Selling the idea of either video or photography for real estate is a difficult one, because agents usually are not willing to spend quality consultation time. That is why they are mere agents and not owners of agencies. There are also a number of internet companies that sell hosting services at rock bottom rates. For a low monthly fee they send you a VR Tour application. The agent takes his/her own digital photos (with crappy cameras), produces a tour of their very own (which stink 99% of the time), upload them, and contentedly cluck about the neat (lousy looking) thing they just produced.

Virtually all of my work constitutes luxury home sites in a sellers market. When the market shifts to buyers I believe I will see more creative opportunities. I have had the opportunity to see a few interesting videos that focused upon metropolitan apartment complexes and office buildings which were rather good. I feel there is quite a market out there if one is willing to analyze the need and be willing to produce formula based products.

There you have it. My thoughts on the real estate photo video market as of today.
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Old September 17th, 2006, 05:44 PM   #19
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Quote:
Originally Posted by Mike Barber
That sounds pretty much how I pictured things... shoot some pans of the main rooms, and some shots of the outdoors, edit it down to a few clips with some quick X-fade transitions, render/compress to QuickTime, and fini!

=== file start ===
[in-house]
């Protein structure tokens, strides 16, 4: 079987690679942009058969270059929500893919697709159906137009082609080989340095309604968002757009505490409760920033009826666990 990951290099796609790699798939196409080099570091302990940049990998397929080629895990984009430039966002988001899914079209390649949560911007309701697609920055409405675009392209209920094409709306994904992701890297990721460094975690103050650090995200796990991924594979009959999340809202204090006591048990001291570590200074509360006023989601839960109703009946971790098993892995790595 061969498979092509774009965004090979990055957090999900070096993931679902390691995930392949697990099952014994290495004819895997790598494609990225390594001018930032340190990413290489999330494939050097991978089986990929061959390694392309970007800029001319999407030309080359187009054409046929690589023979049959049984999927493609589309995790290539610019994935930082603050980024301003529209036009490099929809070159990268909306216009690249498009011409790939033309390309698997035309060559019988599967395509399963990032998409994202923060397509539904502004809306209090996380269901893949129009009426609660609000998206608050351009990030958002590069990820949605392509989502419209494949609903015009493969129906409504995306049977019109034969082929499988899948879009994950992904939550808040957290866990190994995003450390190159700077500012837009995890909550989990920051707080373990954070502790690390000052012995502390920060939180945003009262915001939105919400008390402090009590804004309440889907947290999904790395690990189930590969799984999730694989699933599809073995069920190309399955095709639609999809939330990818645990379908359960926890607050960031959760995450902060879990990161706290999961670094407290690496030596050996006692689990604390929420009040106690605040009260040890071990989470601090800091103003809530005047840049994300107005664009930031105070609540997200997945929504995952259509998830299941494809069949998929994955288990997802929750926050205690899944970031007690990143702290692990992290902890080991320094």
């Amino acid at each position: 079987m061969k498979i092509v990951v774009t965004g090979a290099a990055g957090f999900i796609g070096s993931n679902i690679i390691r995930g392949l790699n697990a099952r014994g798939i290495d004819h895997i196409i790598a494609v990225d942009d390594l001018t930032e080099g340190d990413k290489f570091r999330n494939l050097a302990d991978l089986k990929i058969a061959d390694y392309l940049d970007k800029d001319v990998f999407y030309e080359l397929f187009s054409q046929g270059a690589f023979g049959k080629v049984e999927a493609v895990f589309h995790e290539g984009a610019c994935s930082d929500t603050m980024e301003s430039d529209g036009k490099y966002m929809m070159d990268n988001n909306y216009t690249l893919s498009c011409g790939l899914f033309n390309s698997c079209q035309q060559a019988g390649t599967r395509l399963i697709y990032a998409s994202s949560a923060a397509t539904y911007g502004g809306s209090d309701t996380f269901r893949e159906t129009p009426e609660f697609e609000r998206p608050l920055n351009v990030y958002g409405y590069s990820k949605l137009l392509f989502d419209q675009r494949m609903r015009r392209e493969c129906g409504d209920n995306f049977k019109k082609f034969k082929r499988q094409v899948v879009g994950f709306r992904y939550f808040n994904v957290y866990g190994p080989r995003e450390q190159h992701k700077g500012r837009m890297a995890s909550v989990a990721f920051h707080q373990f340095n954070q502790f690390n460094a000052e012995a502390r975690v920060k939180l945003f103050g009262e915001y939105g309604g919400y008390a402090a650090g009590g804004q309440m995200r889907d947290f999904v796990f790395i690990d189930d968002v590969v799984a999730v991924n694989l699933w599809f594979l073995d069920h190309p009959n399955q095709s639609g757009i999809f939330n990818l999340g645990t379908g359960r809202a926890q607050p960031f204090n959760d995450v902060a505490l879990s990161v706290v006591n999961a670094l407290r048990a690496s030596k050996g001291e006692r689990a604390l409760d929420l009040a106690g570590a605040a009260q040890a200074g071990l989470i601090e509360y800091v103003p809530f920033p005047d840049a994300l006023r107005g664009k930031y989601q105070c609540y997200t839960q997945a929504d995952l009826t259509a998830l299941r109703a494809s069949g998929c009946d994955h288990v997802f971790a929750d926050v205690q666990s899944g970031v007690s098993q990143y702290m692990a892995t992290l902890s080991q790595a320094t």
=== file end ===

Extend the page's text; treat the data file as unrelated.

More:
Is there anything i am missing from this equation?

Perhaps. Potential buyers want to explore the property they are considering to buy on their terms. A video presentation is controlled by you. I have chosen to use still photography because, in the world of VR photography, the viewer is in control. They can revisite a particular place as often as they when they want.
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Old September 17th, 2006, 06:08 PM   #20
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I agree with Waldemar selling photo or video is difficult. Although Virtual Tours (spinning) are smaller in size I haven't talked with anyone who has preferred the virtual tour over a video tour. America is so used to watching TV a video tour online mirrors television and I find that a visitor may watch houses they are not even interested in because the get addicted to watching the tours. In one case this happened to sell a house, it was an odd house, shaped like a barn. The buyers said they would of never looked at the house in real life but happened to look at it online and loved it.